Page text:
Coinbase and Crypto Brokerages – new story, same journey

With Coinbase going public, the world of crypto now feels very real to many people. Of course, this is an inflection point for the industry – and a very exciting one! I still find it fascinating that no one knows who actually created Bitcoin, but I guess that’s part of the draw and the myth of the origin story.

Having spent the last 9 years working in fintech, I’ve had the privilege of seeing many trends first hand, and from several different angles. I got to know several exchanges, brokerages (institutional and retail), and generally intelligent industry people. I watched the experiments they ran and the product decisions they made. Based on that experience, there are two themes that I see playing out at Coinbase, and I believe they are worth considering because they will have some interesting knock-on effects for what overall participation looks like, how it evolves (for both retail and institutional) and who dominates this space long term.

Price – the well trodden race to zero

If you take a look at Coinbase’s site, you can get a quick overview of their fee schedule. While the fees depend on the location, and the transaction type, it usually is a combination of a percentage (%) fee and a fixed ($) fee. The amazing thing is that the percentage fee can range from one to four percent of the transaction. Additionally, if you leave your crypto on the exchange, they allow you to stake it out to third parties (through various options, and this is one of the most interesting and emerging areas of crypto), but they take a 25% commission on that as well.

Suffice it to say, but the fees are quite substantial.

With any brokerage, I can’t help but believe that the long term pressure is towards zero, and specifically, free trading. We’ve seen this in equity trading over the last 25 years. It started with calling in trades for $50, then online trading for $9, then free trading with a certain minimum of volume, and now free trading regardless of volume (enter, Robinhood, followed by everyone else). Timing is always unknown, but ultimately it feels like all trading prices move towards zero in every asset class, and I don’t see why Crypto would be any different.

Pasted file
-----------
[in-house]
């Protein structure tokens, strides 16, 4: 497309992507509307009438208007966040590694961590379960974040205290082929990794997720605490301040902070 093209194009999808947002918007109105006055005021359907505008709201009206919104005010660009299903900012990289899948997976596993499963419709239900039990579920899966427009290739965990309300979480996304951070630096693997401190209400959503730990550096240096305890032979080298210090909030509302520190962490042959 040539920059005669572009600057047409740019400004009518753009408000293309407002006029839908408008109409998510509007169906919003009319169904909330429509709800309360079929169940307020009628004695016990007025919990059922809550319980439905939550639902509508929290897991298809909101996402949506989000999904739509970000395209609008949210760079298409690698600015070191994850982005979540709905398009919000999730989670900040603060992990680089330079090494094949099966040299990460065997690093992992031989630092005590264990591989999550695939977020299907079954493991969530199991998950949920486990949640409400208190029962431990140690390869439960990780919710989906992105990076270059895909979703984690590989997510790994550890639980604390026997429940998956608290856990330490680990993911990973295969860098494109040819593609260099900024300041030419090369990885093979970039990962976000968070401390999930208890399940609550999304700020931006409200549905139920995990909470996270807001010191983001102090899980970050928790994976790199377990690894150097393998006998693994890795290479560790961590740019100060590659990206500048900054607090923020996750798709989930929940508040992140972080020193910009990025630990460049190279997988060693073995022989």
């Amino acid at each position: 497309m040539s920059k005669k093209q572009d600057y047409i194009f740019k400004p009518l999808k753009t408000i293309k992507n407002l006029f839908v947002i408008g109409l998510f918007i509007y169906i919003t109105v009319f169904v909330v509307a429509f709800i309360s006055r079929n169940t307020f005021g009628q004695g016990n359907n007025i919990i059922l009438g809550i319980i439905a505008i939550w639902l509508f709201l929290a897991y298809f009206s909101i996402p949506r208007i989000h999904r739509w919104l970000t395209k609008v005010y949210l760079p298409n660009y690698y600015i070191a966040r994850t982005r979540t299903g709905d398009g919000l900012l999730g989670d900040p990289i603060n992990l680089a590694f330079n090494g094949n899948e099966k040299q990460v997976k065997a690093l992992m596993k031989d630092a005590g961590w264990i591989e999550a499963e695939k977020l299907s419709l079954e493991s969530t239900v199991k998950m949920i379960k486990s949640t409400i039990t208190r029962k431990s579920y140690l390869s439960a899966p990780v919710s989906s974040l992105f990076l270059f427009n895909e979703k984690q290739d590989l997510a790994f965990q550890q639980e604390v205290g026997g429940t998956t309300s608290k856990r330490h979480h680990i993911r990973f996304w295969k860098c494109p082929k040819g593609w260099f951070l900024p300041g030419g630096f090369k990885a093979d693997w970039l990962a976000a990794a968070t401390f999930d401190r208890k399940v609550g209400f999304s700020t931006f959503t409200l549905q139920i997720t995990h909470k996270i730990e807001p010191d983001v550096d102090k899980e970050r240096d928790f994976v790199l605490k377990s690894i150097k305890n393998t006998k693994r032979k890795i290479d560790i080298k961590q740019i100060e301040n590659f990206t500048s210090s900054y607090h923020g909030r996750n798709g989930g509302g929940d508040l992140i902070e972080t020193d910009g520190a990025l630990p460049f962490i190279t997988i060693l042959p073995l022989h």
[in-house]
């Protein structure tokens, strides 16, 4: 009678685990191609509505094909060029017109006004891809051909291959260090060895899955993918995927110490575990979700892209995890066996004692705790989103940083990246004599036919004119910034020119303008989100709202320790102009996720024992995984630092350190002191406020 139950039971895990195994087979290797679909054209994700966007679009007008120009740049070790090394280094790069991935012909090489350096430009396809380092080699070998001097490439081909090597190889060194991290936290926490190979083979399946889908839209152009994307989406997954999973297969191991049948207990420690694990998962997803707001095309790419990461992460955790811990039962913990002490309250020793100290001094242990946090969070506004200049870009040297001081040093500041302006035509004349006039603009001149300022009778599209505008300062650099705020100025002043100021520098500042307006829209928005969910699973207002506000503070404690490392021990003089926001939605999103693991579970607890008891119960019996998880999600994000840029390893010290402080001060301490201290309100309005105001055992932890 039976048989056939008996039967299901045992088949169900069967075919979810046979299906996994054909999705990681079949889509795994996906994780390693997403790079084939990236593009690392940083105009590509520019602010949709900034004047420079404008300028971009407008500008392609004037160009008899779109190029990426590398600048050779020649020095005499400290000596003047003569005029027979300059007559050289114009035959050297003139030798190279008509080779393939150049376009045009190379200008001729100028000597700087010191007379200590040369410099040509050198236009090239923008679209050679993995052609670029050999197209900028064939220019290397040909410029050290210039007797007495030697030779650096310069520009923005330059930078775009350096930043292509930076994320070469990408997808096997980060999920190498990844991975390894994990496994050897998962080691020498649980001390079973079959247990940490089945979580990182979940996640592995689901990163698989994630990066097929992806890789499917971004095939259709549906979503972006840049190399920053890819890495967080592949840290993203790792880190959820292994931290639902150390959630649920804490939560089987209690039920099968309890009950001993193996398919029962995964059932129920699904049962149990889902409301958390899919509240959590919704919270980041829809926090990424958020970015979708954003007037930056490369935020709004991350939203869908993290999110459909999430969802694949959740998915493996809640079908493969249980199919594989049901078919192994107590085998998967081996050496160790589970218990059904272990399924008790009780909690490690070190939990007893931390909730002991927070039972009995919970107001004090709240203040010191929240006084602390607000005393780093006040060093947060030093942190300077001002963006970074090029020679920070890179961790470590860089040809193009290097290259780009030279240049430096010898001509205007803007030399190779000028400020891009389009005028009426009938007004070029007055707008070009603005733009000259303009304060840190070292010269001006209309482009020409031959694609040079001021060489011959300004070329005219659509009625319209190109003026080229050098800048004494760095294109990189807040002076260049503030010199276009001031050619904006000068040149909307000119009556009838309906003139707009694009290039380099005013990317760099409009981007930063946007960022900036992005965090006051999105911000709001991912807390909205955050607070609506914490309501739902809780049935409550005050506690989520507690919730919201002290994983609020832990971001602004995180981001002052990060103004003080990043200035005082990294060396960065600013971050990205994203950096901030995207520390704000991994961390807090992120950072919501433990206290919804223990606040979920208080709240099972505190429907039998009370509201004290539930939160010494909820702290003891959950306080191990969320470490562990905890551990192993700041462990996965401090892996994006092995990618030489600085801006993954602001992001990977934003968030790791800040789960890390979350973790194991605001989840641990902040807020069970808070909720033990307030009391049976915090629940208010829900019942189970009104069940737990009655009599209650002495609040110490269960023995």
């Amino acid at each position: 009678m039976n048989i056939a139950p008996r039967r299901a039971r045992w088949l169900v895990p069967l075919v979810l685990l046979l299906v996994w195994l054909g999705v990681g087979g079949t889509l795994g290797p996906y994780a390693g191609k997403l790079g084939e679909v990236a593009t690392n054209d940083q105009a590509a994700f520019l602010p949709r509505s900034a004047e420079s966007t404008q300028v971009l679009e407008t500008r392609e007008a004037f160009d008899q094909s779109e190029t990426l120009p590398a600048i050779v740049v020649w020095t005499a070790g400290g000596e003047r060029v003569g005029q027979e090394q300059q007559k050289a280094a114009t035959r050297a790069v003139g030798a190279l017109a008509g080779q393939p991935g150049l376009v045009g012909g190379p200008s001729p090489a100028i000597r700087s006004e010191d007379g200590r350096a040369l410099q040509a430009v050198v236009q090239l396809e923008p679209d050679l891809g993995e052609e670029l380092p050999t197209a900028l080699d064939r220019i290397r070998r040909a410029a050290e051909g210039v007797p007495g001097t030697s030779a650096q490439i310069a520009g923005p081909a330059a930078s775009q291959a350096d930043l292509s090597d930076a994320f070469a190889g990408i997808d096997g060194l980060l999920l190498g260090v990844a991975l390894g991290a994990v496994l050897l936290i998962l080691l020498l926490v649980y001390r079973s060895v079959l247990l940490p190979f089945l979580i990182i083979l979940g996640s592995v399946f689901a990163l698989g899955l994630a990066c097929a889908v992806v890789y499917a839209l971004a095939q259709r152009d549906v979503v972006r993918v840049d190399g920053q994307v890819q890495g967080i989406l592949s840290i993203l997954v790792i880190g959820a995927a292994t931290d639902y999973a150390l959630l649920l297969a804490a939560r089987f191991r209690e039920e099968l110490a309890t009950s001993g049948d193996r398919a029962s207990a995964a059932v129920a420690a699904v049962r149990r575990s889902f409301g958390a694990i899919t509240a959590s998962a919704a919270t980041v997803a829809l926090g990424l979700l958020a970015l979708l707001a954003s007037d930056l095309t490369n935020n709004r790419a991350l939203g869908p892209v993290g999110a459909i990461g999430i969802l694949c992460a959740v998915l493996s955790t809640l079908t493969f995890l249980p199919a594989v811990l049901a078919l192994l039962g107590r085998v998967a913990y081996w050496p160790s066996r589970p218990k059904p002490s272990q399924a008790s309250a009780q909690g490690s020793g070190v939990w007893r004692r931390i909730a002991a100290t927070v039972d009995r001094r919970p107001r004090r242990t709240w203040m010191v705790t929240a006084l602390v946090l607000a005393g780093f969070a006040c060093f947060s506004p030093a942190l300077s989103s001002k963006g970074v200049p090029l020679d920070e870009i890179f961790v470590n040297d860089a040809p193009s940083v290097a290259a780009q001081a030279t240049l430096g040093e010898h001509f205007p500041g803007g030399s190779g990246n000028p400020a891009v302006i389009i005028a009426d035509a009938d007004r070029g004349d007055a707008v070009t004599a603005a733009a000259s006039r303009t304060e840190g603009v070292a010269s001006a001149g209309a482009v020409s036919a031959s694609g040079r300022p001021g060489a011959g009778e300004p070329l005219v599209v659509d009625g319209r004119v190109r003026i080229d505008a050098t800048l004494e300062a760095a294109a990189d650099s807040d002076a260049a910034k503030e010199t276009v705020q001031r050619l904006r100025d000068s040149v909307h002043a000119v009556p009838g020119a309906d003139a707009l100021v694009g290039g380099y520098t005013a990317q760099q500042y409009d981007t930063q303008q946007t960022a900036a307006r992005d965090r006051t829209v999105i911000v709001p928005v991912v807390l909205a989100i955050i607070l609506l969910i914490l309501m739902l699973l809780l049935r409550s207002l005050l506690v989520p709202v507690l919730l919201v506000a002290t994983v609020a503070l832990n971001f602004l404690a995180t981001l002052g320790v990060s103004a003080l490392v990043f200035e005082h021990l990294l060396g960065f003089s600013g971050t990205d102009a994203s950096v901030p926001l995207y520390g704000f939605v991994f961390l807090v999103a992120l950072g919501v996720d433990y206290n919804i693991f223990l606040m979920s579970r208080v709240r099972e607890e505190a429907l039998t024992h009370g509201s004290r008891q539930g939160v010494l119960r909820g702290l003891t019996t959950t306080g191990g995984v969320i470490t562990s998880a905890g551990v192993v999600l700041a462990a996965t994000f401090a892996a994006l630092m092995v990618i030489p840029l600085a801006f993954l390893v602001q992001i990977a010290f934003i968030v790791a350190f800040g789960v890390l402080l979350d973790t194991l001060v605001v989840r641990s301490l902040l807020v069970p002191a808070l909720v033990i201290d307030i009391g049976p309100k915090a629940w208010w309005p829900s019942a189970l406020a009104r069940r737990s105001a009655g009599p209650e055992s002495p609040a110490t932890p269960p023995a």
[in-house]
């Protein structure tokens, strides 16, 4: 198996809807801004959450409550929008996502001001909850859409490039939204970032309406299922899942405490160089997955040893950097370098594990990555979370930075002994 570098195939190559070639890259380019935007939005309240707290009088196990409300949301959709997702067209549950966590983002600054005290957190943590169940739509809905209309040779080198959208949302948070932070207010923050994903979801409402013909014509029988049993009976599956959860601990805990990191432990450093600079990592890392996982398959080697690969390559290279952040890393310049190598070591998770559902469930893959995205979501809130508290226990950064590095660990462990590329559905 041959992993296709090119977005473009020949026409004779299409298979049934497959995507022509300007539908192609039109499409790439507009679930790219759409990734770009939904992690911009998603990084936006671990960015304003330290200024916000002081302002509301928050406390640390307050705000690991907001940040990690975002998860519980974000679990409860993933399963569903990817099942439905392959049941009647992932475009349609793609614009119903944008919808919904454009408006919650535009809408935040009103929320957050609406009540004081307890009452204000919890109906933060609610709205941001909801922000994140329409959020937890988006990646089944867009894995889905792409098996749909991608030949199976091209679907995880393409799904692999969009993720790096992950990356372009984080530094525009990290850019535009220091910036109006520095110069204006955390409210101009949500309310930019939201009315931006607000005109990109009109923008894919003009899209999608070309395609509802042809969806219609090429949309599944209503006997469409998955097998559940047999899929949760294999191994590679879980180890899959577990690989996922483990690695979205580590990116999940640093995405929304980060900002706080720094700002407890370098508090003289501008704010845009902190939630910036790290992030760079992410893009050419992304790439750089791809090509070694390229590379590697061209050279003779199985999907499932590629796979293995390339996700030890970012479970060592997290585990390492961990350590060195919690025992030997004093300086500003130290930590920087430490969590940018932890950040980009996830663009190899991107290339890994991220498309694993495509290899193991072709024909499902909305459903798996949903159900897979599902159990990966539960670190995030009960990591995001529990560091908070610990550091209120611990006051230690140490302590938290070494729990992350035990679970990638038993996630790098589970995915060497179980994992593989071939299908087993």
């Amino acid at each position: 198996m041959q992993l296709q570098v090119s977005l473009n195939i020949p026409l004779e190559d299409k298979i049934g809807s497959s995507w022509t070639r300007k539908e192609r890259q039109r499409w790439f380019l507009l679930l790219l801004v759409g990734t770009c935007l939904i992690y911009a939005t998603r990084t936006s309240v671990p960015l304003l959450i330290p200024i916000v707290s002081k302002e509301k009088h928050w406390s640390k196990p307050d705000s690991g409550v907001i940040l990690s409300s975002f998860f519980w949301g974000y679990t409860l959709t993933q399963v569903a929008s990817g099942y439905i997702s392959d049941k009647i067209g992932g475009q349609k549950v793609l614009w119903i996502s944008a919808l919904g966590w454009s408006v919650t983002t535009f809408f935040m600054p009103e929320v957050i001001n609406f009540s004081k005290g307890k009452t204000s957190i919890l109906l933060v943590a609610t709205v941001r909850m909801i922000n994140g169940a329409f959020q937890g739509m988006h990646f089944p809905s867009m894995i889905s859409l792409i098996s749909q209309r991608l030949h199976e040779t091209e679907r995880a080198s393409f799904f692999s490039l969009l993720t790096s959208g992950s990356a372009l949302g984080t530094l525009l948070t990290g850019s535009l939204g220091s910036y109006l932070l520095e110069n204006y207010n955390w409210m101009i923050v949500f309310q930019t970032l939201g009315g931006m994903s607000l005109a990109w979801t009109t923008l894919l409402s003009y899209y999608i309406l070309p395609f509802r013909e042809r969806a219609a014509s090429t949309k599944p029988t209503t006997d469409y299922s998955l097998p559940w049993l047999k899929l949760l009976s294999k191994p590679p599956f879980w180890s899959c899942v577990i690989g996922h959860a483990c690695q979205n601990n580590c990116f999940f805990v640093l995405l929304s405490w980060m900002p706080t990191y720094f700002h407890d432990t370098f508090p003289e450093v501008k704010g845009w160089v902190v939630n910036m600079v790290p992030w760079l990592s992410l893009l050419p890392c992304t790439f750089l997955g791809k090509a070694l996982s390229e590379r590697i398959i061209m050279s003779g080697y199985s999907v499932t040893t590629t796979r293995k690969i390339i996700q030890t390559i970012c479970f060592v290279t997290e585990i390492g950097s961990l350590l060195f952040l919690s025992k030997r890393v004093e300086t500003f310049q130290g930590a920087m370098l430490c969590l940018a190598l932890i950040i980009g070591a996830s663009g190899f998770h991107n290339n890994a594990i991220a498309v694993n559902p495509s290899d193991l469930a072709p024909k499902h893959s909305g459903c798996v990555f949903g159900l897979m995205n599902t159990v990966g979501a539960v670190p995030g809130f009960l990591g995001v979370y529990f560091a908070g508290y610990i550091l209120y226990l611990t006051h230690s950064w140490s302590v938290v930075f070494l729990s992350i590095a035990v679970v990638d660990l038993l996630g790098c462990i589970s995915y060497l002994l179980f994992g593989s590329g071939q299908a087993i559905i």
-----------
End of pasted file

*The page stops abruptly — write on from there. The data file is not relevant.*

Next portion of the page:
The question then becomes, how will Coinbase continue to grow revenues? What paths will they take? To me, there are two main strategies they could pursue, and I’m interested to see where they go.

Two strategies going forward: new revenue streams, or new platforms

First, they could pursue the ‘alternative revenue streams’ that retail brokerages have historically leveraged. This is a well built playbook. There are many, but some of the top ones are:

  • Requiring clients to hold a certain amount of crypto on the exchange, that Coinbase can then lend out/monetize. Brokerages currently do this with ‘minimum cash balances’ or requiring you to hold a certain portion of your portfolio in cash as a ‘hedge’ that they actually just lend out on the short term money market (which turns out to be quite profitable).

  • Providing margin: this turns out to be very profitable as well, as you can charge a very material interest rate on margin

  • Selling order flow: this one may turn out to be the most interesting because as it stands right now, I’m not sure if there are any disclosure requirements around selling crypto order flow in the same way there are disclosure requirements around selling retail order flow in equities (it’s called a 606 and 607 disclosure, and you can read Robinhood’s here). Now, I don’t even know if it logistically makes sense to sell Crypto order flow, but it’s proven to be one of the most lucrative revenue streams for equity brokerages, so this just feels like the same model with a different underlying asset class. I guess with Coinbase being public, we might get to see if this is happening (and if so, to what scale)

Second, they could build the ‘surrounding infrastructure’ of a crypto market. As crypto becomes institutional, there is going to be a cottage industry of software and services needed to facilitate that market, and some of those platforms may end up being more defensible than the actual trading market.

As a parallel in a totally different industry, look at how the company behind the very popular “Fortnite” leveraged the cash flow from that game to launch a gaming platform. Realizing that the success of Fortnite was a limited time event, they looked to leverage the success (and cash) from the game into a potentially bigger and more defensible platform.

In the traditional markets, while the Exchanges and infrastructure providers historically made substantial profits, I think it was the communication infrastructure providers that ultimately won and built the most enduring (and profitable) platforms, specifically Bloomberg. By building out their network (built around Bloomberg Chat) they were able to build a massive platform and a massive business.

I can’t help but think that there are similar opportunities in the Crypto space, especially as it begins to blend institutional and retail. There is so much information out there, and while there are several emerging communities, it feels like Coinbase is in a position to establish itself as the center of gravity.

Regardless of what happens, with the Coinbase IPO, it’s a new era for Crypto, and a new era for Coinbase itself, as everyone gets to see under the hood for the first time, and gets to witness how wide those margins actually are.

Nothing attracts competition more than big margins, and big profits.

Just some thoughts from the sidelines, but it will be an exciting year!

Blair
CEO
Street Contxt

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